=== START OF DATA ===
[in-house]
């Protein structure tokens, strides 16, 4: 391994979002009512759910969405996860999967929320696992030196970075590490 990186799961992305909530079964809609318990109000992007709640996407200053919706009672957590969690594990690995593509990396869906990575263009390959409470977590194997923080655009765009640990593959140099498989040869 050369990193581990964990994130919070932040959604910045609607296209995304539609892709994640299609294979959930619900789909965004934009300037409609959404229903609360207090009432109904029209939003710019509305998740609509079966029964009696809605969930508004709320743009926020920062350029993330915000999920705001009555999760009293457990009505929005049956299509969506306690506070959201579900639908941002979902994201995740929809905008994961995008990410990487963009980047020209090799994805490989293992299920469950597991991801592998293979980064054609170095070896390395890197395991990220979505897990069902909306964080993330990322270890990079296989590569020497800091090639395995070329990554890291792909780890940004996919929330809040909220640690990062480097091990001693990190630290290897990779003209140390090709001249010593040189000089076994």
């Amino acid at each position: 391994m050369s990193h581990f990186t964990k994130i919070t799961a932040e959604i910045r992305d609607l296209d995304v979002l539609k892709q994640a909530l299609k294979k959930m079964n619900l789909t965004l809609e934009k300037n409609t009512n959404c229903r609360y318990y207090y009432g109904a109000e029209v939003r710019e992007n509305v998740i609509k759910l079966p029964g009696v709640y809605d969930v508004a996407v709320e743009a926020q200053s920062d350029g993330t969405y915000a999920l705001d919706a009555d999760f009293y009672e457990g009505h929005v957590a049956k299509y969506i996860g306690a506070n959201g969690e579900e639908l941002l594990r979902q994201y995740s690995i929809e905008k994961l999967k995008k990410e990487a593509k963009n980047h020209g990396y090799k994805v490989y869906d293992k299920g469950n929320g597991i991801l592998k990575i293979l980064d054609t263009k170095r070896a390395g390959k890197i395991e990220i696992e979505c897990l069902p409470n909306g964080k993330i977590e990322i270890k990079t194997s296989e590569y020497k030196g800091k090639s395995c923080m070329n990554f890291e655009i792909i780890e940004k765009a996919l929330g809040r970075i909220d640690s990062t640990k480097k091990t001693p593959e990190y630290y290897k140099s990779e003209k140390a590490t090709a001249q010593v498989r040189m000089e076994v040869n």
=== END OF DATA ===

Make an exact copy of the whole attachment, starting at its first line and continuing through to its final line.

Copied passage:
[in-house]
């Protein structure tokens, strides 16, 4: 391994979002009512759910969405996860999967929320696992030196970075590490 990186799961992305909530079964809609318990109000992007709640996407200053919706009672957590969690594990690995593509990396869906990575263009390959409470977590194997923080655009765009640990593959140099498989040869 050369990193581990964990994130919070932040959604910045609607296209995304539609892709994640299609294979959930619900789909965004934009300037409609959404229903609360207090009432109904029209939003710019509305998740609509079966029964009696809605969930508004709320743009926020920062350029993330915000999920705001009555999760009293457990009505929005049956299509969506306690506070959201579900639908941002979902994201995740929809905008994961995008990410990487963009980047020209090799994805490989293992299920469950597991991801592998293979980064054609170095070896390395890197395991990220979505897990069902909306964080993330990322270890990079296989590569020497800091090639395995070329990554890291792909780890940004996919929330809040909220640690990062480097091990001693990190630290290897990779003209140390090709001249010593040189000089076994």
């Amino acid at each position: 391994m050369s990193h581990f990186t964990k994130i919070t799961a932040e959604i910045r992305d609607l296209d995304v979002l539609k892709q994640a909530l299609k294979k959930m079964n619900l789909t965004l809609e934009k300037n409609t009512n959404c229903r609360y318990y207090y009432g109904a109000e029209v939003r710019e992007n509305v998740i609509k759910l079966p029964g009696v709640y809605d969930v508004a996407v709320e743009a926020q200053s920062d350029g993330t969405y915000a999920l705001d919706a009555d999760f009293y009672e457990g009505h929005v957590a049956k299509y969506i996860g306690a506070n959201g969690e579900e639908l941002l594990r979902q994201y995740s690995i929809e905008k994961l999967k995008k990410e990487a593509k963009n980047h020209g990396y090799k994805v490989y869906d293992k299920g469950n929320g597991i991801l592998k990575i293979l980064d054609t263009k170095r070896a390395g390959k890197i395991e990220i696992e979505c897990l069902p409470n909306g964080k993330i977590e990322i270890k990079t194997s296989e590569y020497k030196g800091k090639s395995c923080m070329n990554f890291e655009i792909i780890e940004k765009a996919l929330g809040r970075i909220d640690s990062t640990k480097k091990t001693p593959e990190y630290y290897k140099s990779e003209k140390a590490t090709a001249q010593v498989r040189m000089e076994v040869n």